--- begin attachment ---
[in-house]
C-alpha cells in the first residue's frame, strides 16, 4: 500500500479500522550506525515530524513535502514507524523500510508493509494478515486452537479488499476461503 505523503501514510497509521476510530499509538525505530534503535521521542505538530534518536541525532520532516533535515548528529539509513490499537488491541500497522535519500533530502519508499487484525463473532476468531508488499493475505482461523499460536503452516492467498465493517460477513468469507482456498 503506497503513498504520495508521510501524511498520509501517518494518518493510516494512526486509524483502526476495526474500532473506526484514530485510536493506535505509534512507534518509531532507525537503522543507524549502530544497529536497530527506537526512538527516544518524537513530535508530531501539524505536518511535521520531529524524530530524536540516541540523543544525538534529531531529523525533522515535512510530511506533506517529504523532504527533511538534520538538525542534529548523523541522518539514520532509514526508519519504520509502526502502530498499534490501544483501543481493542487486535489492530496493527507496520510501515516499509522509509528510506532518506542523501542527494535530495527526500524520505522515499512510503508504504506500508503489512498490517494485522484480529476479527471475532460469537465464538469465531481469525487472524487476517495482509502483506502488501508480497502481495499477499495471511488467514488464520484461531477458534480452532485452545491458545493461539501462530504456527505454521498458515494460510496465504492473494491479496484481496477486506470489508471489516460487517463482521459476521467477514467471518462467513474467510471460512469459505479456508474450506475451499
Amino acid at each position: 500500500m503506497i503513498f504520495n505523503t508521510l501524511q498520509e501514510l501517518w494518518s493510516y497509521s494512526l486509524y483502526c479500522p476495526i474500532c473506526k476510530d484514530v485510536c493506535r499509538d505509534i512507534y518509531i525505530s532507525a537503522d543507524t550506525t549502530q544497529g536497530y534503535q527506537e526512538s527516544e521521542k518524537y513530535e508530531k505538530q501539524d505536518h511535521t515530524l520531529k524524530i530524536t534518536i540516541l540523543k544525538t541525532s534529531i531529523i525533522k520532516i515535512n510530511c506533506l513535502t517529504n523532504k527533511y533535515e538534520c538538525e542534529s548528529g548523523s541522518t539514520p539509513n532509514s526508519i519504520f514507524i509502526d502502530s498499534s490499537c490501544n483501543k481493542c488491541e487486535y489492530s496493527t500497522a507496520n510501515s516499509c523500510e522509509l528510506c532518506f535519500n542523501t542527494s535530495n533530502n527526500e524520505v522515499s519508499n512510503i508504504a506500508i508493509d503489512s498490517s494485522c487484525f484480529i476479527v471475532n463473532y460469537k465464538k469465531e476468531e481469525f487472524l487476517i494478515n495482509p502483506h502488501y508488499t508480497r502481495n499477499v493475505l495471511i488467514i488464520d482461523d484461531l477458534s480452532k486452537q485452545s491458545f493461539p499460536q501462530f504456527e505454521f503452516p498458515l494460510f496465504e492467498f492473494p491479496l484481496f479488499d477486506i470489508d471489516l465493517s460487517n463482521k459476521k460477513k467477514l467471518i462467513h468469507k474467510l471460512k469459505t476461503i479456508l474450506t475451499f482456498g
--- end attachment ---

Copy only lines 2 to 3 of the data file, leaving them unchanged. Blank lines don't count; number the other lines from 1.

C-alpha cells in the first residue's frame, strides 16, 4: 500500500479500522550506525515530524513535502514507524523500510508493509494478515486452537479488499476461503 505523503501514510497509521476510530499509538525505530534503535521521542505538530534518536541525532520532516533535515548528529539509513490499537488491541500497522535519500533530502519508499487484525463473532476468531508488499493475505482461523499460536503452516492467498465493517460477513468469507482456498 503506497503513498504520495508521510501524511498520509501517518494518518493510516494512526486509524483502526476495526474500532473506526484514530485510536493506535505509534512507534518509531532507525537503522543507524549502530544497529536497530527506537526512538527516544518524537513530535508530531501539524505536518511535521520531529524524530530524536540516541540523543544525538534529531531529523525533522515535512510530511506533506517529504523532504527533511538534520538538525542534529548523523541522518539514520532509514526508519519504520509502526502502530498499534490501544483501543481493542487486535489492530496493527507496520510501515516499509522509509528510506532518506542523501542527494535530495527526500524520505522515499512510503508504504506500508503489512498490517494485522484480529476479527471475532460469537465464538469465531481469525487472524487476517495482509502483506502488501508480497502481495499477499495471511488467514488464520484461531477458534480452532485452545491458545493461539501462530504456527505454521498458515494460510496465504492473494491479496484481496477486506470489508471489516460487517463482521459476521467477514467471518462467513474467510471460512469459505479456508474450506475451499
Amino acid at each position: 500500500m503506497i503513498f504520495n505523503t508521510l501524511q498520509e501514510l501517518w494518518s493510516y497509521s494512526l486509524y483502526c479500522p476495526i474500532c473506526k476510530d484514530v485510536c493506535r499509538d505509534i512507534y518509531i525505530s532507525a537503522d543507524t550506525t549502530q544497529g536497530y534503535q527506537e526512538s527516544e521521542k518524537y513530535e508530531k505538530q501539524d505536518h511535521t515530524l520531529k524524530i530524536t534518536i540516541l540523543k544525538t541525532s534529531i531529523i525533522k520532516i515535512n510530511c506533506l513535502t517529504n523532504k527533511y533535515e538534520c538538525e542534529s548528529g548523523s541522518t539514520p539509513n532509514s526508519i519504520f514507524i509502526d502502530s498499534s490499537c490501544n483501543k481493542c488491541e487486535y489492530s496493527t500497522a507496520n510501515s516499509c523500510e522509509l528510506c532518506f535519500n542523501t542527494s535530495n533530502n527526500e524520505v522515499s519508499n512510503i508504504a506500508i508493509d503489512s498490517s494485522c487484525f484480529i476479527v471475532n463473532y460469537k465464538k469465531e476468531e481469525f487472524l487476517i494478515n495482509p502483506h502488501y508488499t508480497r502481495n499477499v493475505l495471511i488467514i488464520d482461523d484461531l477458534s480452532k486452537q485452545s491458545f493461539p499460536q501462530f504456527e505454521f503452516p498458515l494460510f496465504e492467498f492473494p491479496l484481496f479488499d477486506i470489508d471489516l465493517s460487517n463482521k459476521k460477513k467477514l467471518i462467513h468469507k474467510l471460512k469459505t476461503i479456508l474450506t475451499f482456498g